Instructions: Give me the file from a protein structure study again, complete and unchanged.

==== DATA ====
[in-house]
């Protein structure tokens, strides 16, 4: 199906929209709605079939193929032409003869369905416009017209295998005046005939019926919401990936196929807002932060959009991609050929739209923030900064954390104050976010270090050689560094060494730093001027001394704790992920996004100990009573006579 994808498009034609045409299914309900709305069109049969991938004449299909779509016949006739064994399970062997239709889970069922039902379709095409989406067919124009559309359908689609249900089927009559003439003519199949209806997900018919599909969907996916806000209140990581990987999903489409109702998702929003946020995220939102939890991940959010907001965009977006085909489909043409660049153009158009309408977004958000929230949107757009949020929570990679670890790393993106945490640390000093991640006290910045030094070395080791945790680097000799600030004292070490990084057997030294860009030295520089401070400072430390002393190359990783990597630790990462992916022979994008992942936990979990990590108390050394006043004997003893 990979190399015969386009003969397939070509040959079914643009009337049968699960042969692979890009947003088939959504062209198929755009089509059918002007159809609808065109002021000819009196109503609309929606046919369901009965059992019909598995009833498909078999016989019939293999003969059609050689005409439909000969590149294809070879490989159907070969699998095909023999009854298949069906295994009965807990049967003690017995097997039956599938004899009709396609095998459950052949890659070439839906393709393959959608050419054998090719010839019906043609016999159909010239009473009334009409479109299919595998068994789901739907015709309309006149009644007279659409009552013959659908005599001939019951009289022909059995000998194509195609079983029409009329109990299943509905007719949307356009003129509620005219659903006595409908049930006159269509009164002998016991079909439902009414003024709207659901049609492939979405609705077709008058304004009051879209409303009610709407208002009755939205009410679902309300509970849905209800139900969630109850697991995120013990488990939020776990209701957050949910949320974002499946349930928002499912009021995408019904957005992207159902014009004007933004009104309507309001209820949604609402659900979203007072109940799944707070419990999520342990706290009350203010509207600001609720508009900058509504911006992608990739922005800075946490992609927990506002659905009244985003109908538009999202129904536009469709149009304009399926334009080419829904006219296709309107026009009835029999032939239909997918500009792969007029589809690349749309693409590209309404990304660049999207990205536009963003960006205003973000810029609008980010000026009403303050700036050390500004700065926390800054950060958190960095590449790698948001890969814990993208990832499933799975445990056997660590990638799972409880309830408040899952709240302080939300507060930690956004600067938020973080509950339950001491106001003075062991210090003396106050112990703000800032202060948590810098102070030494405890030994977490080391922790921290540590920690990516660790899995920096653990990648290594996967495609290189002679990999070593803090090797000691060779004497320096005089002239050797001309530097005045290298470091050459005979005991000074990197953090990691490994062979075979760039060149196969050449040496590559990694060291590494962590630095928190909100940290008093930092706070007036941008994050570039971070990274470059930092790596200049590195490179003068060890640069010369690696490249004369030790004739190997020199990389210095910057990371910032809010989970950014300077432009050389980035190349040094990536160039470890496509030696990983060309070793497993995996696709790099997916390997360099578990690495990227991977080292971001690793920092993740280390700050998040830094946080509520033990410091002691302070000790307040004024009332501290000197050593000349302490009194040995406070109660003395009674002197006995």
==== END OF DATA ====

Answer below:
[in-house]
């Protein structure tokens, strides 16, 4: 199906929209709605079939193929032409003869369905416009017209295998005046005939019926919401990936196929807002932060959009991609050929739209923030900064954390104050976010270090050689560094060494730093001027001394704790992920996004100990009573006579 994808498009034609045409299914309900709305069109049969991938004449299909779509016949006739064994399970062997239709889970069922039902379709095409989406067919124009559309359908689609249900089927009559003439003519199949209806997900018919599909969907996916806000209140990581990987999903489409109702998702929003946020995220939102939890991940959010907001965009977006085909489909043409660049153009158009309408977004958000929230949107757009949020929570990679670890790393993106945490640390000093991640006290910045030094070395080791945790680097000799600030004292070490990084057997030294860009030295520089401070400072430390002393190359990783990597630790990462992916022979994008992942936990979990990590108390050394006043004997003893 990979190399015969386009003969397939070509040959079914643009009337049968699960042969692979890009947003088939959504062209198929755009089509059918002007159809609808065109002021000819009196109503609309929606046919369901009965059992019909598995009833498909078999016989019939293999003969059609050689005409439909000969590149294809070879490989159907070969699998095909023999009854298949069906295994009965807990049967003690017995097997039956599938004899009709396609095998459950052949890659070439839906393709393959959608050419054998090719010839019906043609016999159909010239009473009334009409479109299919595998068994789901739907015709309309006149009644007279659409009552013959659908005599001939019951009289022909059995000998194509195609079983029409009329109990299943509905007719949307356009003129509620005219659903006595409908049930006159269509009164002998016991079909439902009414003024709207659901049609492939979405609705077709008058304004009051879209409303009610709407208002009755939205009410679902309300509970849905209800139900969630109850697991995120013990488990939020776990209701957050949910949320974002499946349930928002499912009021995408019904957005992207159902014009004007933004009104309507309001209820949604609402659900979203007072109940799944707070419990999520342990706290009350203010509207600001609720508009900058509504911006992608990739922005800075946490992609927990506002659905009244985003109908538009999202129904536009469709149009304009399926334009080419829904006219296709309107026009009835029999032939239909997918500009792969007029589809690349749309693409590209309404990304660049999207990205536009963003960006205003973000810029609008980010000026009403303050700036050390500004700065926390800054950060958190960095590449790698948001890969814990993208990832499933799975445990056997660590990638799972409880309830408040899952709240302080939300507060930690956004600067938020973080509950339950001491106001003075062991210090003396106050112990703000800032202060948590810098102070030494405890030994977490080391922790921290540590920690990516660790899995920096653990990648290594996967495609290189002679990999070593803090090797000691060779004497320096005089002239050797001309530097005045290298470091050459005979005991000074990197953090990691490994062979075979760039060149196969050449040496590559990694060291590494962590630095928190909100940290008093930092706070007036941008994050570039971070990274470059930092790596200049590195490179003068060890640069010369690696490249004369030790004739190997020199990389210095910057990371910032809010989970950014300077432009050389980035190349040094990536160039470890496509030696990983060309070793497993995996696709790099997916390997360099578990690495990227991977080292971001690793920092993740280390700050998040830094946080509520033990410091002691302070000790307040004024009332501290000197050593000349302490009194040995406070109660003395009674002197006995």